Wednesday, June 15, 2016

Charlie on the Issues Episode 1 Transcript

Today I released my first ever video, kicking of my Charlie on the Issues series. On video release days I'll be posting the transcript of that video in lieu of a regular blog post. Here's hoping I can work out my schedule so that I actually still write and post regular blog posts on non-video days, heh.

Anyway, my video:


Hey everyone, this is the introductory episode of Charlie on the Issues. I’m Charlie, and I’m running for President of the United States in 2020.

That isn’t an official announcement, just an explanation of the purpose of this series. I have a few goals in mind.

The first and, perhaps, most important goal is to introduce myself to you, the public. If nobody knows who I am, a presidential run is doomed from the start.

The second goal of this series is to discuss the issues facing our country today. There are a lot of them, more than they can usually fit into your nightly news.

My goal here in not to tell you what to think. Rather, I’m interested in hearing what you think and having a discussion about these things. Very likely you have a perspective I haven’t considered.

You see, politics and policy are complex, and anyone who suggests otherwise is likely either lying to you or not very smart.

My hope is that by discussing these issues we can all gain a better understanding of the complexity of these issues and what makes them contentious.

In the end, though, I’ll let you know my opinion on the matter. You may not agree with me, which is fine, because none of us agree on everything.

However, I’ll be talking through my thought process, and I hope you’ll come to appreciate my reasoning, if not the result.

I’m interested in hearing dissenting opinions, though. One thing you’ll learn by studying the Supreme Court is that dissenting opinions can be very influential. A good dissenting opinion can turn the tide of the conversation in the future, even if it doesn’t change the initial decision. Concurring opinions are also very valuable; those are opinions that basically agree with a decision, but for other reasons. These add depth to the initial decision, and may likewise influence the initial decision.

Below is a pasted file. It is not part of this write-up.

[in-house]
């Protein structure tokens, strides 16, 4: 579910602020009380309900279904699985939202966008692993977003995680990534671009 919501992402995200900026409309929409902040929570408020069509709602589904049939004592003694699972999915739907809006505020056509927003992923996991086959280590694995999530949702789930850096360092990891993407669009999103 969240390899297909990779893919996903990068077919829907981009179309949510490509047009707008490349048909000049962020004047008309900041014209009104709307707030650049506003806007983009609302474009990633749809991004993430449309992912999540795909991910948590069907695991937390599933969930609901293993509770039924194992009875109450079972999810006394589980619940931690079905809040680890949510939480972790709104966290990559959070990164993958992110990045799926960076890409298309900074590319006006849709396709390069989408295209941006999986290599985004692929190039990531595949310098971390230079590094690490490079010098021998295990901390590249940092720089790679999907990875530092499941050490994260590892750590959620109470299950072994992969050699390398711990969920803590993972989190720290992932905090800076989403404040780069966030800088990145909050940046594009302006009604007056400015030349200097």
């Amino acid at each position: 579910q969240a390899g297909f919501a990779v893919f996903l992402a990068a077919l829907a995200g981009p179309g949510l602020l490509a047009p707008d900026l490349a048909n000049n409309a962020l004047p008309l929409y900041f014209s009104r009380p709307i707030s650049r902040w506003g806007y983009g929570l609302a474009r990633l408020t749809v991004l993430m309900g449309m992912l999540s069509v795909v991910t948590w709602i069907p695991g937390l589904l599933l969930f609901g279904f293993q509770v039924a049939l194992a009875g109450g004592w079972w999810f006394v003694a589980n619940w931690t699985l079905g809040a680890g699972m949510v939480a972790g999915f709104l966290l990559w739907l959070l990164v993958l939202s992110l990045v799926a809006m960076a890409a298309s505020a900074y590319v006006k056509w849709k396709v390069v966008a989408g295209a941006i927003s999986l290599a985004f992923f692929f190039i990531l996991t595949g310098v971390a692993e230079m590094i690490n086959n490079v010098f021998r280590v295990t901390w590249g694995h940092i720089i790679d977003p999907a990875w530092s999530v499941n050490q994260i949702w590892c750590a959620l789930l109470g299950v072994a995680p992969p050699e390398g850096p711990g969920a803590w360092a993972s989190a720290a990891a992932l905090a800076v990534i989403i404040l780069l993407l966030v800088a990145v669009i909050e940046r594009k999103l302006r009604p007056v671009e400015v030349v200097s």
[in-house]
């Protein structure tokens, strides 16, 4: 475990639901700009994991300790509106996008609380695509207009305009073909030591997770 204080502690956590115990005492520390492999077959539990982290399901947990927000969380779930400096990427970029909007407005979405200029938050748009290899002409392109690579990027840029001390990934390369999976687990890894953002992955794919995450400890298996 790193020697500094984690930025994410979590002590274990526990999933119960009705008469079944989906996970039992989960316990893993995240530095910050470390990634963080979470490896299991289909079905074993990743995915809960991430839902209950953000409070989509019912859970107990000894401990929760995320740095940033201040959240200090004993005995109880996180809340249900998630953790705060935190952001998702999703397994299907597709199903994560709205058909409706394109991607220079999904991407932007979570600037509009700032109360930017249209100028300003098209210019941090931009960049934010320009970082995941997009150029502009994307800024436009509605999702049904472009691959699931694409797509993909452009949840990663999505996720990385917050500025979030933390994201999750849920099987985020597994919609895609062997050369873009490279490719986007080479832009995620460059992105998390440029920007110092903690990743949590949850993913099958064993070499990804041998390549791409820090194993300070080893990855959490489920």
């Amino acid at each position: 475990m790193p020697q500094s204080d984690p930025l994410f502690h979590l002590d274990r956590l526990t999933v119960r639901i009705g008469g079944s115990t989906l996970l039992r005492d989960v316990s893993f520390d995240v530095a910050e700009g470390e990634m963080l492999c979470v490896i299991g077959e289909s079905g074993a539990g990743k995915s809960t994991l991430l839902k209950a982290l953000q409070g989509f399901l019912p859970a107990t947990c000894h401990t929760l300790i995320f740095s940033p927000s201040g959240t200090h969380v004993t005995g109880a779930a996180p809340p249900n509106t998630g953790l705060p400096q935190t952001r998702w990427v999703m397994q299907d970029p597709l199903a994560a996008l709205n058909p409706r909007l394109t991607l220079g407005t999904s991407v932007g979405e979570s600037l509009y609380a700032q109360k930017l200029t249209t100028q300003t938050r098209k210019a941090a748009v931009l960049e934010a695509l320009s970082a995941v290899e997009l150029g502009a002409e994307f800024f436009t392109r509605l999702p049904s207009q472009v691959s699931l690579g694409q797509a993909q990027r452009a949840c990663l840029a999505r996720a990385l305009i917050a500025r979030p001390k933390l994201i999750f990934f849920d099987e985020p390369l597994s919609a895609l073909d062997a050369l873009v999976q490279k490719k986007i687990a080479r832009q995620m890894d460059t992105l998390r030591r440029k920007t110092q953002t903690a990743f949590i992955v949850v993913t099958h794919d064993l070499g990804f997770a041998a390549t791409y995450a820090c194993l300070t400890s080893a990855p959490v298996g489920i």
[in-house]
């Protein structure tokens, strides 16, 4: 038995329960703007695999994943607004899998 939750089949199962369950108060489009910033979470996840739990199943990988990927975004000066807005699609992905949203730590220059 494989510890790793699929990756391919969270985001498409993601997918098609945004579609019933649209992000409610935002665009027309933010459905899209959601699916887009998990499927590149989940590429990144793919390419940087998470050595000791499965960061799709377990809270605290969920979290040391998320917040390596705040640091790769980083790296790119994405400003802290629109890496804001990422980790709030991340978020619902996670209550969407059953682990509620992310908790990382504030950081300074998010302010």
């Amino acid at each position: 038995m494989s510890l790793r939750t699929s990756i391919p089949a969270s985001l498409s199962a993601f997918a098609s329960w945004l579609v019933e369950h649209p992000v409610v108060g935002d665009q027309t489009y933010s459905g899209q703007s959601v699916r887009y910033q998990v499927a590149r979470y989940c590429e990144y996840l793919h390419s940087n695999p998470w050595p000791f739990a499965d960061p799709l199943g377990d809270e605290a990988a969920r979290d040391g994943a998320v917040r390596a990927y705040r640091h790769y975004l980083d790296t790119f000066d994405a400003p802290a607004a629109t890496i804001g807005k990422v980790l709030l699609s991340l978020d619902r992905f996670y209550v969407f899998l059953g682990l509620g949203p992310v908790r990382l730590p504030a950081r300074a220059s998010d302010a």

There’s only one rule: be respectful.

I’m interested in hearing all sorts of opinions, and we don’t have to agree with each other to be respectful of each other. This applies both to discussions with me and to discussions among yourselves in the comments: f the discussion devolves into name-calling, personal attacks, and yelling, I’m going to ignore the offenders until they learn to discourse properly.

With that said, let’s get into our first issue: should you vote?

Here in America, we vote on almost everything. We vote for President, we vote for our Congressmen, sometimes we vote for legislation, and in some states we even vote for judges, which, actually, I think is problematic, but that’s an issue for another day.

Despite how frequently we’re asked to vote, though, American’s don’t actually vote very often. The highest turnout is generally for presidential elections. For instance, in 2008, which saw high turnout by American standards, approximately 57% of eligible voters voted. In 2012, it was about 55%. Sometimes, it dips below 50%.

Other elections see far less participation. The entirety of the House of Representatives and one-third of the Senate is up for election every two years, but without the sexiness of a presidential election to make people interested, turnout drops like crazy, often with 40% or less of eligible voters voicing their preferences, meaning well over half of the population is choosing to have no say in their government.